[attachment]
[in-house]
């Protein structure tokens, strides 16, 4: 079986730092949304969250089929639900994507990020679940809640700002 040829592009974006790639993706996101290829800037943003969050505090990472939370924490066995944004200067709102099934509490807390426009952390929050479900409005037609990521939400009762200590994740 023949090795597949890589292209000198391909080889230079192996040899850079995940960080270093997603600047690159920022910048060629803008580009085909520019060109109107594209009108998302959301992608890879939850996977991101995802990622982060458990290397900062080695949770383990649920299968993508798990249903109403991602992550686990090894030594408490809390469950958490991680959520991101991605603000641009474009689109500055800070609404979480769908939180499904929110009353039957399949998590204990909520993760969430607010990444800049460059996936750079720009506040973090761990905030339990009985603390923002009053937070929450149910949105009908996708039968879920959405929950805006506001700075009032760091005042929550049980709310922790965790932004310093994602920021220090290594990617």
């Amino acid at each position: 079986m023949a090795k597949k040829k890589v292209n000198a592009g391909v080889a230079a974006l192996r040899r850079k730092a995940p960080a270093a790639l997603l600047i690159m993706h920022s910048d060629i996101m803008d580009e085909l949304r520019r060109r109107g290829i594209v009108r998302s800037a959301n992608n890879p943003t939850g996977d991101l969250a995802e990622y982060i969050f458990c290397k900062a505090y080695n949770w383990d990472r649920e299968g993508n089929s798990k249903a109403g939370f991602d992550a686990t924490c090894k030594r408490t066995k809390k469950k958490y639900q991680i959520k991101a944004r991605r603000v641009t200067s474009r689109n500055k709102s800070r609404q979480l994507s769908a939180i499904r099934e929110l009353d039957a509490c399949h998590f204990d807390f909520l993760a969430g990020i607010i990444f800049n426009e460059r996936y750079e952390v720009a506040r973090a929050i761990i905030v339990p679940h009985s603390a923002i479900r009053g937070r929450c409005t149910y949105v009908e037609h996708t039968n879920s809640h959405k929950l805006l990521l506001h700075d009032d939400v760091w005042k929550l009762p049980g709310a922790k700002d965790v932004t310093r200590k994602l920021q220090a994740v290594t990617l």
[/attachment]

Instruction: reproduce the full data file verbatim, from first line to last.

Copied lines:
[in-house]
């Protein structure tokens, strides 16, 4: 079986730092949304969250089929639900994507990020679940809640700002 040829592009974006790639993706996101290829800037943003969050505090990472939370924490066995944004200067709102099934509490807390426009952390929050479900409005037609990521939400009762200590994740 023949090795597949890589292209000198391909080889230079192996040899850079995940960080270093997603600047690159920022910048060629803008580009085909520019060109109107594209009108998302959301992608890879939850996977991101995802990622982060458990290397900062080695949770383990649920299968993508798990249903109403991602992550686990090894030594408490809390469950958490991680959520991101991605603000641009474009689109500055800070609404979480769908939180499904929110009353039957399949998590204990909520993760969430607010990444800049460059996936750079720009506040973090761990905030339990009985603390923002009053937070929450149910949105009908996708039968879920959405929950805006506001700075009032760091005042929550049980709310922790965790932004310093994602920021220090290594990617």
């Amino acid at each position: 079986m023949a090795k597949k040829k890589v292209n000198a592009g391909v080889a230079a974006l192996r040899r850079k730092a995940p960080a270093a790639l997603l600047i690159m993706h920022s910048d060629i996101m803008d580009e085909l949304r520019r060109r109107g290829i594209v009108r998302s800037a959301n992608n890879p943003t939850g996977d991101l969250a995802e990622y982060i969050f458990c290397k900062a505090y080695n949770w383990d990472r649920e299968g993508n089929s798990k249903a109403g939370f991602d992550a686990t924490c090894k030594r408490t066995k809390k469950k958490y639900q991680i959520k991101a944004r991605r603000v641009t200067s474009r689109n500055k709102s800070r609404q979480l994507s769908a939180i499904r099934e929110l009353d039957a509490c399949h998590f204990d807390f909520l993760a969430g990020i607010i990444f800049n426009e460059r996936y750079e952390v720009a506040r973090a929050i761990i905030v339990p679940h009985s603390a923002i479900r009053g937070r929450c409005t149910y949105v009908e037609h996708t039968n879920s809640h959405k929950l805006l990521l506001h700075d009032d939400v760091w005042k929550l009762p049980g709310a922790k700002d965790v932004t310093r200590k994602l920021q220090a994740v290594t990617l």